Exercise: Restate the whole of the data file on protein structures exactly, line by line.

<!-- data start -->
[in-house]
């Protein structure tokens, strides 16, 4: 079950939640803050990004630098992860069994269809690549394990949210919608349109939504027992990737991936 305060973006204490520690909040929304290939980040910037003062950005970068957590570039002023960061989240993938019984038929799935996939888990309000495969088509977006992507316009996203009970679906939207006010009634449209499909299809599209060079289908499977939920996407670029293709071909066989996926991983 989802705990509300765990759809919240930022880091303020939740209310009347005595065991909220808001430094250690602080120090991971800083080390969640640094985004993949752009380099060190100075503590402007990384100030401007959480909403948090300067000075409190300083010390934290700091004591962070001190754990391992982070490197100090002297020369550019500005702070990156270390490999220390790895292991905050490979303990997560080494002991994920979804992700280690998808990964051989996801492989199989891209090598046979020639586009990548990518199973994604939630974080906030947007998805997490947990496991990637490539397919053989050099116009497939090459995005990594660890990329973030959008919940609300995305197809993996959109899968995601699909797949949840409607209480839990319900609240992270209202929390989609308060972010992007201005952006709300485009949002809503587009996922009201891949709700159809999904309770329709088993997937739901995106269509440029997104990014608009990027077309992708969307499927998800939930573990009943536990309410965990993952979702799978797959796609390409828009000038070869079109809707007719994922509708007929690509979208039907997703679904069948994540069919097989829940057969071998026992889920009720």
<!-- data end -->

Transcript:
[in-house]
């Protein structure tokens, strides 16, 4: 079950939640803050990004630098992860069994269809690549394990949210919608349109939504027992990737991936 305060973006204490520690909040929304290939980040910037003062950005970068957590570039002023960061989240993938019984038929799935996939888990309000495969088509977006992507316009996203009970679906939207006010009634449209499909299809599209060079289908499977939920996407670029293709071909066989996926991983 989802705990509300765990759809919240930022880091303020939740209310009347005595065991909220808001430094250690602080120090991971800083080390969640640094985004993949752009380099060190100075503590402007990384100030401007959480909403948090300067000075409190300083010390934290700091004591962070001190754990391992982070490197100090002297020369550019500005702070990156270390490999220390790895292991905050490979303990997560080494002991994920979804992700280690998808990964051989996801492989199989891209090598046979020639586009990548990518199973994604939630974080906030947007998805997490947990496991990637490539397919053989050099116009497939090459995005990594660890990329973030959008919940609300995305197809993996959109899968995601699909797949949840409607209480839990319900609240992270209202929390989609308060972010992007201005952006709300485009949002809503587009996922009201891949709700159809999904309770329709088993997937739901995106269509440029997104990014608009990027077309992708969307499927998800939930573990009943536990309410965990993952979702799978797959796609390409828009000038070869079109809707007719994922509708007929690509979208039907997703679904069948994540069919097989829940057969071998026992889920009720």